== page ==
Federal officials see a sewer project in Gastonia as an example of how $3 billion in new funding could help communities across the country prepare for climate change.
The project in Gastonia, where Duharts Creek intersects U.S. 29, will help shore up a precarious sewer line that follows the creek and provides service to thousands of homes, a hospital and retail businesses.
Parts of the line are completely exposed, leaving it vulnerable to breaking during high water. The federal government, through the Federal Emergency Management Agency, is providing $8 million to move it away from the creek and restore eroded banks of the creek.
FEMA administrator Deanne Criswell toured the site and announced that climate resiliency programs will receive $3 billion for other projects. About $2.3 billion will go to the Building Resilient Infrastructure and Communities Program. Another $800 million will go to the Flood Mitigation Assistance Program.
Gov. Roy Cooper joined Criswell in Gastonia Friday, saying the money could help communities throughout the state that are grappling with more frequent severe weather events.
Prepare for dangerous storms in NC
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Officials said the timeline for the Gastonia project isn't clear. Jason Doll, senior scientist with KCI Associates of NC, which helped develop the grant package for the project, said construction could start in about two years. It might take another year after that to finish it.
Cooper said the project shows how the state is using federal partners to prepare for dangerous storms. The state is taking other steps, he said, citing a bill he signed in 2021 directing the the North Carolina Utilities Commission to achieve carbon neutrality by 2050.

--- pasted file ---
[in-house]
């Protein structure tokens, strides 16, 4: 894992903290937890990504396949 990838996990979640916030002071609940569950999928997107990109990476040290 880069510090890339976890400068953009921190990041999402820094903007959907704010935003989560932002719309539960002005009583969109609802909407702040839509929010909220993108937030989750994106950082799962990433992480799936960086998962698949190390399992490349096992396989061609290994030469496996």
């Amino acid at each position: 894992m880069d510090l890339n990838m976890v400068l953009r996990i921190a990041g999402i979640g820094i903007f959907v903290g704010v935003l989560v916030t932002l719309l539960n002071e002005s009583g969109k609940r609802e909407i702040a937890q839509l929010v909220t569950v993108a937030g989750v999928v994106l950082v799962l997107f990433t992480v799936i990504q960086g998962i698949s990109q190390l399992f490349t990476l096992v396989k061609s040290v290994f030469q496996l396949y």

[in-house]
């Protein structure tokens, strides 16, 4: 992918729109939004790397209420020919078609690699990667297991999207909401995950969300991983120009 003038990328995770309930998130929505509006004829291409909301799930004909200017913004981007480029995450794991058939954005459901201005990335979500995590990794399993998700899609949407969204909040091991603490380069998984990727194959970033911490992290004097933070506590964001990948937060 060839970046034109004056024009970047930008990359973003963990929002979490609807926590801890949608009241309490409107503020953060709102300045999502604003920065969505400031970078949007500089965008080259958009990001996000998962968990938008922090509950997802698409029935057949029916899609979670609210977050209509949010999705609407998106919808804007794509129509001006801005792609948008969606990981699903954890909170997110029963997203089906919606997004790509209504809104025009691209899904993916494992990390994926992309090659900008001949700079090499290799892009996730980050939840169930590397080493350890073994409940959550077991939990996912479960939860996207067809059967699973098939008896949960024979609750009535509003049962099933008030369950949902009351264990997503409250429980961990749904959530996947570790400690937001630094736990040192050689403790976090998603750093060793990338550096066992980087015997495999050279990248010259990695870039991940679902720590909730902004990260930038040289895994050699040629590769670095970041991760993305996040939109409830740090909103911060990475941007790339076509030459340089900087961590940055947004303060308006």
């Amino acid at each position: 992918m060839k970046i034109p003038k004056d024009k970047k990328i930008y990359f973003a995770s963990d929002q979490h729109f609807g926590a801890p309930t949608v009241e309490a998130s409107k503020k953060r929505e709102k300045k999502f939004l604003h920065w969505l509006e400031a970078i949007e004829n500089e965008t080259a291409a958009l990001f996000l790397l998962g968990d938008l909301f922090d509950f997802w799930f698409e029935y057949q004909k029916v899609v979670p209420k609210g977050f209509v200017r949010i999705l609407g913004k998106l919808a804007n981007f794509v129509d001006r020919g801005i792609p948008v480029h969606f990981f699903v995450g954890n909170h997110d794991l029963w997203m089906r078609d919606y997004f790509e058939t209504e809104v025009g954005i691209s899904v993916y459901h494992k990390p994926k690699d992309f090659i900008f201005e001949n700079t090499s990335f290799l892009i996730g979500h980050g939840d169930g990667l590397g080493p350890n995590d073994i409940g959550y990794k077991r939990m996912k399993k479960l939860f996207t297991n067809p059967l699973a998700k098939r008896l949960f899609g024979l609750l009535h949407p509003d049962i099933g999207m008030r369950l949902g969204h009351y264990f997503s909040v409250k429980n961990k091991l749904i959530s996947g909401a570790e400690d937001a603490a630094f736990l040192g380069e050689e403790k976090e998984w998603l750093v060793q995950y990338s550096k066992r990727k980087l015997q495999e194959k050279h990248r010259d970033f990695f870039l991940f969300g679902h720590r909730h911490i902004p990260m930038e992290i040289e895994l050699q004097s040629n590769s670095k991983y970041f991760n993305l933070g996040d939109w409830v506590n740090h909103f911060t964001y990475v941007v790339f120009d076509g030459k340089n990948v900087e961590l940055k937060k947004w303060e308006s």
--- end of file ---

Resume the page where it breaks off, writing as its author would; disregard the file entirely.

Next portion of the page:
Criswell called on other local governments to take advantage of the new funding. She said FEMA staff are prepared to help municipalities navigate the application process.
The increase in weather resistance programs to $3 billion comes after other funding increases approved by Biden. During his first year in office, he increasing funding for those programs from $700 million to $1.6 billion, according to a news release from FEMA. He's called climate change "the crisis of our generation."
Robert Cloninger, assistant director of public works for the city of Gastonia, said the city is putting $2.4 million into the sewer improvement and is looking for other grant opportunities as well.
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Helping Gastonia 'function in hard times'
Along with improving the sewer line, Cloninger said the money will restore the stream to a natural state. Rather than concrete embankments to support the creek banks, the stream will be transformed back to a natural ecosystem, he said.
The project will help the city "to know we can function in hard times," he told Cooper.
Doll, with KCI, said debris and logs pushed down the creek during a flood can cause a break because joints in the sewer line are among the parts completely exposed. A break would disrupt service to thousands and endanger the environment, he said.
"There's not a shortage of communities that could use the funding, I assure you of that," Cloninger told Cooper.